Writing in the Irish Examiner, Cormac O'Keeffe reports that there were 4,470 committals for non-payment of fines in the first six months of 2012. The article reveals that full implementation of the Fines Act 2010, which would allow for payment of fines by instalment, is unlikely to happen for another year at least.
Responding to the figures, IPRT has called on all relevant agencies to work together and review how they operate to see whether there can be greater flexibility around the payment of fines during the interim period. IPRT described this continuing practice of imprisoning people for fines default as "expensive and pointless" in thejournal.ie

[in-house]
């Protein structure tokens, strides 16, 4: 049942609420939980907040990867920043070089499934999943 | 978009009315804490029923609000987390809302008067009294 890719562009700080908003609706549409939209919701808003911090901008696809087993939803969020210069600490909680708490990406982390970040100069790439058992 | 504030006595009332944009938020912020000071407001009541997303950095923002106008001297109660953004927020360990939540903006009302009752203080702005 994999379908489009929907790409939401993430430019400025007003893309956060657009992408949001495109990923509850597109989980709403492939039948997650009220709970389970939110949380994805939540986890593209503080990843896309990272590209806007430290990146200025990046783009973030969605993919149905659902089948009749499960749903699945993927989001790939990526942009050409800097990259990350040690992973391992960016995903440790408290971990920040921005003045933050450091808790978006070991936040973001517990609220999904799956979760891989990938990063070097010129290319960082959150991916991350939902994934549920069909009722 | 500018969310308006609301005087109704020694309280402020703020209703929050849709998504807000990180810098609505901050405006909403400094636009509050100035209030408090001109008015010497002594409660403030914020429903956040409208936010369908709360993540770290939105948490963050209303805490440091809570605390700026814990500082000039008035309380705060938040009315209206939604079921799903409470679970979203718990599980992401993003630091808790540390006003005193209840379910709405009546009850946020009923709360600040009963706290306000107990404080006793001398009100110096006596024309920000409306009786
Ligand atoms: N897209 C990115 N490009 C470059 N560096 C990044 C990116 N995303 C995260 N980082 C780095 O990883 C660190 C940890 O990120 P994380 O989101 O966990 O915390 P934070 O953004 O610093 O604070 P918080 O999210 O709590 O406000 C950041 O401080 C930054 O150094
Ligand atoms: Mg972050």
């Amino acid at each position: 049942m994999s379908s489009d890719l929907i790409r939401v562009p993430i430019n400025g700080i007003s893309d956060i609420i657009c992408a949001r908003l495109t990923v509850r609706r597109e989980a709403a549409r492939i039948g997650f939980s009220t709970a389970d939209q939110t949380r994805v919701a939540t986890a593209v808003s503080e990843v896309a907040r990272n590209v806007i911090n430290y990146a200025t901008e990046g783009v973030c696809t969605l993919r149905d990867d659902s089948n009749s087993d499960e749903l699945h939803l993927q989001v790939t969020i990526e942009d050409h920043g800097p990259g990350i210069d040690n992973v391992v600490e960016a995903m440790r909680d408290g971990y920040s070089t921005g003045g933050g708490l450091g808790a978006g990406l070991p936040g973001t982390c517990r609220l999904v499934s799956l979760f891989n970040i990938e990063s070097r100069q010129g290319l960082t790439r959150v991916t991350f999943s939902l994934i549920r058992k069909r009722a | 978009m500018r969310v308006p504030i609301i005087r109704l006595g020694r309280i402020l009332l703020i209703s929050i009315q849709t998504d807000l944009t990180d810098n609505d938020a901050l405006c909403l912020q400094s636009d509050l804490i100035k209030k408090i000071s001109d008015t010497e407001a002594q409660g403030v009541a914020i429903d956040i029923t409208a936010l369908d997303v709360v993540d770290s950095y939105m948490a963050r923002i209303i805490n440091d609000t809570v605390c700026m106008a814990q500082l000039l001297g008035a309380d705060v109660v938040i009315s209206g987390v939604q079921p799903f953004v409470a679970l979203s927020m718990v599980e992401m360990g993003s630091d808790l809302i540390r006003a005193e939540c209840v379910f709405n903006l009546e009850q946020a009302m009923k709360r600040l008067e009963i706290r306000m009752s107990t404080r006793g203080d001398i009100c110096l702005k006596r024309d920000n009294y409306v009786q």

The numbers imprisoned for non-payment of court-ordered fines have jumped from 1,335 in 2007, to 4,806 in 2009, and to 6,683 in 2010. The total number of committals for fines default in 2011 was 7,514.
Imprisonment for non-payment of court-ordered fines impacts disproportionately on those already experiencing financial hardship. It is no coincidence that imprisonment for fines has soared during the present recession, and it underscores Ireland’s disproportionate punishment of the disadvantaged.
- Irish Examiner: 'Number of people jailed over fines to reach record'
- Irish Examiner editorial: 'Unpaid fines - System is becoming a sick joke'
- thejournal.ie: '25 people a day are being jailed for not paying fines'